Electronic Arts' second soccer game for Nintendo 64, FIFA: Road to World Cup 98 features an exclusive World Cup license so players can take to the pitch in 16 international stadiums, join sides with over 170 international squads, and take a peek at stats for more than 4,500 players. Motion capture animation was used in an attempt to recreate player movement, and realistic weather effects have gamers toughing it out in rain, snow, and even sleet. Commentary from John Motson, Andy Gray, and Des Lynham is designed to add a further sense of realism to each match. Players can take on "World Cup 98," "Friendly," "League," "Penalty Kick Shootout," and "Training" modes, and multiplayer options let up to eight people compete online in the same game. A management option also lets gamers edit squads and players to create their own personal dream team.
The basic idea is, you pick a team and try to take it to the World Cup finals where you will be tested by some of the greatest teams in the world. Sounds easy, right? Wrong. There are so many teams and so many variables that picking a team is just the beginning of what will be a very nerve-wracking experience, but I mean that in a good way.
Gameplay, Controls, Interface
Gameplay is very similar to the actual game of soccer, in which you must move your attackers downfield while being careful not to leave your goalie alone. I used a Force Feedback joystick at first, but it was so distracting that I pulled out my old reliable gamepad and went at it with that. It quickly became apparent that this game, more than any other I have played recently, is like two or three games in one. It is of course soccer, but it is also like chess. You have to have a strategy both before and during each game, and that is what separates this game from the other sports games available.
Also, you can customize each player by taking points from some attributes and transferring them to others. For instance, I took a defenseman and gave him better ball handling, while subtracting from his scoring ability. What I got was a much improved defenseman who was very hard to take the ball away from. You can also customize players' faces, uniforms, and hair. While those things are not really relevant to gameplay, the option to do so made me feel like I made my team, giving it a more personal feel.
If you don't want to take the road to the World Cup, you can also play league play for more of a regular season, or you can go on the Internet or a LAN and play against your friends. On a LAN, you can actually have full teams of up to 20 players being controlled by human opponents, and by modem you can have up to 8 in the game at once. It's a much expanded multiplayer format from most of the current sports games, and a welcome one as more and more people have Internet access.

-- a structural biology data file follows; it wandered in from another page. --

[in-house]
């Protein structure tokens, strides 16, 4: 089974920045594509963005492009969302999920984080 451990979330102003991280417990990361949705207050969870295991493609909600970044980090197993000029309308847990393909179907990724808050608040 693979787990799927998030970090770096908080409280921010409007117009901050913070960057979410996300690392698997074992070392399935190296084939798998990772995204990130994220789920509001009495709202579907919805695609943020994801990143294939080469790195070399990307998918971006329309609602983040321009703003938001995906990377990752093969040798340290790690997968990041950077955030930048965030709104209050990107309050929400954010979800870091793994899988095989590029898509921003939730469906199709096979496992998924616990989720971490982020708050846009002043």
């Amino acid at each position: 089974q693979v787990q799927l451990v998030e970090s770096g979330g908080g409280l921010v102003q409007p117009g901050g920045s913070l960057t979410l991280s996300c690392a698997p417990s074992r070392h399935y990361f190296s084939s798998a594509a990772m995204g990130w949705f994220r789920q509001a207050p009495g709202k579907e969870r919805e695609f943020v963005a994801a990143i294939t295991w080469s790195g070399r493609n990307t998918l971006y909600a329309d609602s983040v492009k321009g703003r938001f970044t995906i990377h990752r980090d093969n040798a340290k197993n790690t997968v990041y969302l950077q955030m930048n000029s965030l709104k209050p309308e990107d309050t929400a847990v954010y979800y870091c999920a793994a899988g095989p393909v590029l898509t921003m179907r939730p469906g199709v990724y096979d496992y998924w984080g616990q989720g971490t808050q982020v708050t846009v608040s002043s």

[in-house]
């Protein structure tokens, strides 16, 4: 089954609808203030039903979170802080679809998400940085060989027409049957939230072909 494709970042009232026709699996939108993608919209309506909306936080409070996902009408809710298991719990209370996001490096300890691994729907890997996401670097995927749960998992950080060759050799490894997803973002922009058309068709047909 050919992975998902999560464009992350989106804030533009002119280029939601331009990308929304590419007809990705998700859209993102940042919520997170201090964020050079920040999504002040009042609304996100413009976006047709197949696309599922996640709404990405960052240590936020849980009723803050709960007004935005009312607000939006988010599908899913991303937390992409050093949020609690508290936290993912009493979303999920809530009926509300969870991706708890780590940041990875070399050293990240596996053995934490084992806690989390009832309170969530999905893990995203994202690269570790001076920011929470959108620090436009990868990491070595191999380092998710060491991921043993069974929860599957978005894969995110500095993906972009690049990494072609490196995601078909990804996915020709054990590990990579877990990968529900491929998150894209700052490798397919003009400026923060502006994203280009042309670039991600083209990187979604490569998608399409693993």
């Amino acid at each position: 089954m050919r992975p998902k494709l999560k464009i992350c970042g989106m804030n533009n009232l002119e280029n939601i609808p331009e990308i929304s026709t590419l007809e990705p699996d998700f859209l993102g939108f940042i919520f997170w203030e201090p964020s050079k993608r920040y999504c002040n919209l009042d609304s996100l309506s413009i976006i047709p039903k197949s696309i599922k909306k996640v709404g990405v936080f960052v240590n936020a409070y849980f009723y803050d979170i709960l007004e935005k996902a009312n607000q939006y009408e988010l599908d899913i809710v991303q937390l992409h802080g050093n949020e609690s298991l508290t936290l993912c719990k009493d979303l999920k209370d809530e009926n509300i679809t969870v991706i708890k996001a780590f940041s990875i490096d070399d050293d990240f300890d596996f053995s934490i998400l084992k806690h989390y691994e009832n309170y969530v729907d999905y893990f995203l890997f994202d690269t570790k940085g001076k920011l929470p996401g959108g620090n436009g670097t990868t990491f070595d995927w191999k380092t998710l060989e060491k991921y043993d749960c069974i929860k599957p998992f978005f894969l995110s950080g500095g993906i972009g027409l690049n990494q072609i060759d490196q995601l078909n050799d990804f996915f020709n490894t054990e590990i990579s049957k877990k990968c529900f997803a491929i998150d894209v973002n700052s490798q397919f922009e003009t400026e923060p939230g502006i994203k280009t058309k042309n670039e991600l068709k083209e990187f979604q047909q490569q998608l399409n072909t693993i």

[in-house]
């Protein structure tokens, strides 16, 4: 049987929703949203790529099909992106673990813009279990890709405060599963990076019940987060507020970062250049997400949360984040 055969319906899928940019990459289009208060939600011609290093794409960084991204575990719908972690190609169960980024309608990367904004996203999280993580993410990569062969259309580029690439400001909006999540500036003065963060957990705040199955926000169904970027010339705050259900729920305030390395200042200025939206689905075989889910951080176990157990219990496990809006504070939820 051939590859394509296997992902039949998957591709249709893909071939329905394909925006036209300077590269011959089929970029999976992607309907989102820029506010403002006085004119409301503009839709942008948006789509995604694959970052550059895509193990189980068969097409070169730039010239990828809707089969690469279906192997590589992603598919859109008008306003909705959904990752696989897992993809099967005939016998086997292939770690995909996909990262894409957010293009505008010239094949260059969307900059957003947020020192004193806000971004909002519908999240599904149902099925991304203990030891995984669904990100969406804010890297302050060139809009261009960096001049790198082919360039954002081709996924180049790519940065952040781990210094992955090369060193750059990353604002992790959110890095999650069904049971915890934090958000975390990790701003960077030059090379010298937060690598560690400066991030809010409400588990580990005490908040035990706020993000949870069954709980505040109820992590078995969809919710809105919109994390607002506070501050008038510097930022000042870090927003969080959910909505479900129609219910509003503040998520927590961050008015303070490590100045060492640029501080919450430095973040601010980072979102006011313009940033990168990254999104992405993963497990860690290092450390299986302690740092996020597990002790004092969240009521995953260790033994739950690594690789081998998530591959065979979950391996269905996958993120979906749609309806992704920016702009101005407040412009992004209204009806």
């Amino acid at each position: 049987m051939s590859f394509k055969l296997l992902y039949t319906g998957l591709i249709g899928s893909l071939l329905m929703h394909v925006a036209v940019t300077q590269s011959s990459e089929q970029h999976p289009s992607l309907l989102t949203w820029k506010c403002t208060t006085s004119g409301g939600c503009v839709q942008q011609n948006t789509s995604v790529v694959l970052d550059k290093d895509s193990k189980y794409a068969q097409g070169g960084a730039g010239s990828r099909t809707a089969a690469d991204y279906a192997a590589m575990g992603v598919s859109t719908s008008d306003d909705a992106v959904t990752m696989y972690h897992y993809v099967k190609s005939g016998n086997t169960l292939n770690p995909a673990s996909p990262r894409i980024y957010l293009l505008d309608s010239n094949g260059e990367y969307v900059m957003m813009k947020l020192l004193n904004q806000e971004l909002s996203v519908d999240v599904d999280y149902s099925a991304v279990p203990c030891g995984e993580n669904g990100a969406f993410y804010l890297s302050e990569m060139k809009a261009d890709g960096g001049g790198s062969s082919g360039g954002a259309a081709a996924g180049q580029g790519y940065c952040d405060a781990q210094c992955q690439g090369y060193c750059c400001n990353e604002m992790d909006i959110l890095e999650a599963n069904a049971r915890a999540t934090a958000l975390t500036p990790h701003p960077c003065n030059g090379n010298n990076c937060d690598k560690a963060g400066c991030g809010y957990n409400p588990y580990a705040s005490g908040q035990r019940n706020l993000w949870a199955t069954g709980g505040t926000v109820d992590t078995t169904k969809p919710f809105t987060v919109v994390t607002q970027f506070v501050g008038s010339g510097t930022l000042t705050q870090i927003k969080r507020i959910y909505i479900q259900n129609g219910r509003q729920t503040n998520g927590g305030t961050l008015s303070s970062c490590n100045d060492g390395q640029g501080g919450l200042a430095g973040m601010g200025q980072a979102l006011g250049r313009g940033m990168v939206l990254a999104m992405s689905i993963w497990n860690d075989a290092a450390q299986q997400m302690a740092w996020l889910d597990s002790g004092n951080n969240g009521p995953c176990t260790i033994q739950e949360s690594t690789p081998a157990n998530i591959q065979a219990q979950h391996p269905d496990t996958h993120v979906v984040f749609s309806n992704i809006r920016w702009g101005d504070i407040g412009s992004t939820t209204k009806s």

As I mentioned earlier, there are a lot of teams to choose from: 172 from six different zones in all. And unlike some games where everyone plays similarly and just has different uniform colors, there are detailed stats for over 4,500 players, all with motion-captured moves and many with individual signature moves!
What amazed me the most about the graphics in FIFA '98 was the field. EA has spent a lot of time on the players and how they move, but has also spent time on the stadiums and fields. For instance: along the front of the goalkeepers' lines there were wear and tear marks as if there were really people playing the game. I hate it when a field in a game, whether it be football, baseball or soccer, looks like a flat, unchanging shade of green. That was just one example of the graphic detail which EA has incorporated into the mix.
Before I forget, one of the other things that impressed me was the player movement. Gone are the times when the players you weren't controlling stood still or just sort of jittered around. Now you have guys running to help you when there are two defenders on you and others setting themselves up in front of the goal waiting for a header! Be careful, though; when you are controlling the ball, only one tap is necessary to pass - more than one tap could make the next player pass it where you don't want it to go. On my gamepad the controls were as follows: thumb pad for movement of the player, A button for high passes, B for passes to yourself, C for low passes, and D for taking a shot at the goal.
There is no music during gameplay. Instead, you have a NEW 40,000 word play-by-play color commentary script. If you play sports games, you know that 40,000 words is not a lot and that the commentary can get annoying. So EA includes volume controls on every aspect of the game, from commentary to in-game sounds (bodies crunching up against one another). I found on both systems that the sound quality was equal, and the standard up-tempo EA soundtrack in the menus and elsewhere gives a nice, fast-paced feel to the game.
As a hard-core gamer, I do not take my approval or disapproval of games lightly. My family and friends rely on me to give them an honest and unbiased opinion of the games I play. So the bottom line is: if you love the game of soccer, you will love this game. And if you don't like soccer, or even hate it as I did, chances are that you too can be converted, as I was. I give my word that this game is not only fun, but addictive.
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